# Forces in Equilibrium.

1. Apr 26, 2014

### ----md

Hi All- Hope you can help me :|
1. The problem statement, all variables and given/known data
The person in the drawing is standing on crutches. Assume that the force exerted on each crutch by the ground is directed along the crutch, as the force vectors in the drawing indicate. If the coefficient of static friction between a crutch and the ground is 0.90, determine the largest angle θMAX that the crutch can have just before it begins to slip on the floor.

2. Relevant equations
Fup= Fdown
Fright= Fleft
Fnet=0

3. The attempt at a solution
I figured the for each crutch
Fy = N= 1/2mg + FcosΘ
Fx= μsN=FsinΘ
But I end up with mg and no way to eliminate it?

I know I am missing some important detail- but as with many force problems, I can't visualize it.

Thanks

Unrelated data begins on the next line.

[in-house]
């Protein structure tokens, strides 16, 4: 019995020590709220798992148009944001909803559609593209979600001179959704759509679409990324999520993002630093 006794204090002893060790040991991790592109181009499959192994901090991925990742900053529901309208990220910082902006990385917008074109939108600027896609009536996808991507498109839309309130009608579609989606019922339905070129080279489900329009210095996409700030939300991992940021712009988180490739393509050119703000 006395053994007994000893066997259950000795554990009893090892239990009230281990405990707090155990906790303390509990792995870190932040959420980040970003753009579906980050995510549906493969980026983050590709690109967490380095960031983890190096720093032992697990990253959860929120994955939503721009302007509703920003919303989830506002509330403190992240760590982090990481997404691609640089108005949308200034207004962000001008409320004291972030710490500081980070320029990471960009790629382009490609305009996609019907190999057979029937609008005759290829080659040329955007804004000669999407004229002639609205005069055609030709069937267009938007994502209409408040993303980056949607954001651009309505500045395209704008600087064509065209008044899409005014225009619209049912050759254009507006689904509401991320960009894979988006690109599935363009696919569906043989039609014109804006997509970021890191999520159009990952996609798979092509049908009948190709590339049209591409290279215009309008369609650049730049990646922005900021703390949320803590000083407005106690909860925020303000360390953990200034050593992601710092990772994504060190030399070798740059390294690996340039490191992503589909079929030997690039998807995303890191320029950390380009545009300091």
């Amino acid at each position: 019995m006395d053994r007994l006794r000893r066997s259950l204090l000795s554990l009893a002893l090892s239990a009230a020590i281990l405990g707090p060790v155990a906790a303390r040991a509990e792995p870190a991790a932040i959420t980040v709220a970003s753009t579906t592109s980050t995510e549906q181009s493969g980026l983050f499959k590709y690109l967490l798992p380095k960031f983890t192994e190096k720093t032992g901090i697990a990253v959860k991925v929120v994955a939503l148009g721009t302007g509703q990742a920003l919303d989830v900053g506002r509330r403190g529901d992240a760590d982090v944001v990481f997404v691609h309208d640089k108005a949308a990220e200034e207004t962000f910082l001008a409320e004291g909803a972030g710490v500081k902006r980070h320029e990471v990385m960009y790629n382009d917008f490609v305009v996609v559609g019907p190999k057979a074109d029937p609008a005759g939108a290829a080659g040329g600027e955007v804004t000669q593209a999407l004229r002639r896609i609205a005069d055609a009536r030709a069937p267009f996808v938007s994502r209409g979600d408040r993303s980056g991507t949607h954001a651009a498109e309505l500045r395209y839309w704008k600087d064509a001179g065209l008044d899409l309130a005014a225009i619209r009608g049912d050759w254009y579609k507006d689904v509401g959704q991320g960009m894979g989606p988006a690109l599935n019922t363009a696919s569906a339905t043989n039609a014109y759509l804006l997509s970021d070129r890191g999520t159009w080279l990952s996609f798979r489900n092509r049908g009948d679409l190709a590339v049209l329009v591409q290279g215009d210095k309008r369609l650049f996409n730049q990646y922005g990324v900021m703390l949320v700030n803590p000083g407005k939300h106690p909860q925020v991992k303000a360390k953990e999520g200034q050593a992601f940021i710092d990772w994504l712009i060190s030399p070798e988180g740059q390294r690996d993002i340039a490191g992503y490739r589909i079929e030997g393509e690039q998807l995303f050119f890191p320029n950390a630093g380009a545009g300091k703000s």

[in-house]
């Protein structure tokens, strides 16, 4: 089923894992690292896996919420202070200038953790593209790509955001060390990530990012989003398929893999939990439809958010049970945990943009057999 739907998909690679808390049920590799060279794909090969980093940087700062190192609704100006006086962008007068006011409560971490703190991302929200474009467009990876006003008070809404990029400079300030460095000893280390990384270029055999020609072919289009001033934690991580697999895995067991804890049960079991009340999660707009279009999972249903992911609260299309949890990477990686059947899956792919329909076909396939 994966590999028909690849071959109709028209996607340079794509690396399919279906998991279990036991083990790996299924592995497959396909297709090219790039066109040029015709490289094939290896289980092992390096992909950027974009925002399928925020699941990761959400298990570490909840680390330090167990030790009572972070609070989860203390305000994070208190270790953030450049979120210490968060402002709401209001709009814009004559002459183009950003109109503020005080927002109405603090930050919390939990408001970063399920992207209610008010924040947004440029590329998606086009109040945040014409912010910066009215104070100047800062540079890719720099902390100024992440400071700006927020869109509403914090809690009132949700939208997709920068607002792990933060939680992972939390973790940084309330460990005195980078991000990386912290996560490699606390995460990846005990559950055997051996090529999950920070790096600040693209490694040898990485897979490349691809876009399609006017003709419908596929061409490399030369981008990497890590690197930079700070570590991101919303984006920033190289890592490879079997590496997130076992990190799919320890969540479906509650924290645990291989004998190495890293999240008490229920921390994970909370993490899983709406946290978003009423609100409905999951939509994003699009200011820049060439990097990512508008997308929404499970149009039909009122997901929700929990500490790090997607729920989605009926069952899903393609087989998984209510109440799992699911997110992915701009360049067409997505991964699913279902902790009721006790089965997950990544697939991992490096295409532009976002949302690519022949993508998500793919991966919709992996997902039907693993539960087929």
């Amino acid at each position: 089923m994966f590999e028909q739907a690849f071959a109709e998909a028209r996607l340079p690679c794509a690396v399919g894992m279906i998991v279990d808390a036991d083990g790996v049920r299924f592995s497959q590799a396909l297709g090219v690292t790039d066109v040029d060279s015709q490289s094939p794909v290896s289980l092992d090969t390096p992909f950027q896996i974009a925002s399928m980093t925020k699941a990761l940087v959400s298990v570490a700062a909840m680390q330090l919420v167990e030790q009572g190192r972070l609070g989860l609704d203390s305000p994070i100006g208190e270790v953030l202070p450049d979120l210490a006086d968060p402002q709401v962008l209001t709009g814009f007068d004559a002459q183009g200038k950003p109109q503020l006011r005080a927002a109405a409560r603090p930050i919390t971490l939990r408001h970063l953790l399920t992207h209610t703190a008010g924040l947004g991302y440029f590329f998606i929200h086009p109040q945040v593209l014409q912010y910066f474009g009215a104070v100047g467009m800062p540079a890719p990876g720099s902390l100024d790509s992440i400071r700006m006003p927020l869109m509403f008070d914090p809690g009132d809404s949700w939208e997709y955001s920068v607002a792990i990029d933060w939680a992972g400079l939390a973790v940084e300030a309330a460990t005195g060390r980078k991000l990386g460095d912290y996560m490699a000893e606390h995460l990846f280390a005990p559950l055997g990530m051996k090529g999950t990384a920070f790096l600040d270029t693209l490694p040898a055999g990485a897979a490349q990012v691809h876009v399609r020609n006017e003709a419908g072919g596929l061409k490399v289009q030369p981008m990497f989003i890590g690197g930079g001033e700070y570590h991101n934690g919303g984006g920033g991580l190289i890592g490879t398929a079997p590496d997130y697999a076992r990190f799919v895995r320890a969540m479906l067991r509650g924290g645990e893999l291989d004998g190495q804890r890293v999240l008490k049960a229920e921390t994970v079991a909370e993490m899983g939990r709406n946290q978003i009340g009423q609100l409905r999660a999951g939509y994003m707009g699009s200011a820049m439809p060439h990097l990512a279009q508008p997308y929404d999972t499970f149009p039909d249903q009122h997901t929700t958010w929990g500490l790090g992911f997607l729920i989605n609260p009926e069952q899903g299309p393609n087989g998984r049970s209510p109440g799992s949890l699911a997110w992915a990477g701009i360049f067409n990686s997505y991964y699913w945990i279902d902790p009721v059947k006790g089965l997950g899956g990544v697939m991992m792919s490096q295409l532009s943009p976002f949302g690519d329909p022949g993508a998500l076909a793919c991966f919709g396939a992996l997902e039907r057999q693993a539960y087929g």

2. Apr 26, 2014

### goraemon

It appears from the picture that the person is standing on one of his legs in addition to the two crutches. So wouldn't there be 3 upward forces: normal force on his leg, and 2F cos $\theta$?

3. Apr 26, 2014

### ----md

Does that mean that because he is standing- his weight isn't a factor in the upwards forces- because it gets canceled out? and the only net force is the vertical component of the crutch?

4. Apr 26, 2014

### goraemon

Upon thinking some more, assuming that he's supporting himself on one leg plus 2 crutches doesn't seem to help. For the moment, let's assume that he's supporting himself entirely on the two crutches only. With this assumption, let's take a look at the vertical net force:

Fnet(y) = 0 = 2F cos $\theta$ - mg

Now, I'm unsure how you derived the following: Fy = N= 1/2mg + FcosΘ. Can you explain your thought process?

5. Apr 26, 2014

### ----md

I realized my mistake. SO I was assuming that the F of the crutches are like an external force. But its just a component of the mg. So

I set it up as μmgsinθ=mgcosθ -> .9 tan-1= θ

Thanks.

6. Apr 26, 2014

### goraemon

Just a sec, $.9 tan^{-1}= θ$ isn't a valid equation. Do you mean $tan^{-1}(.9)=\theta$?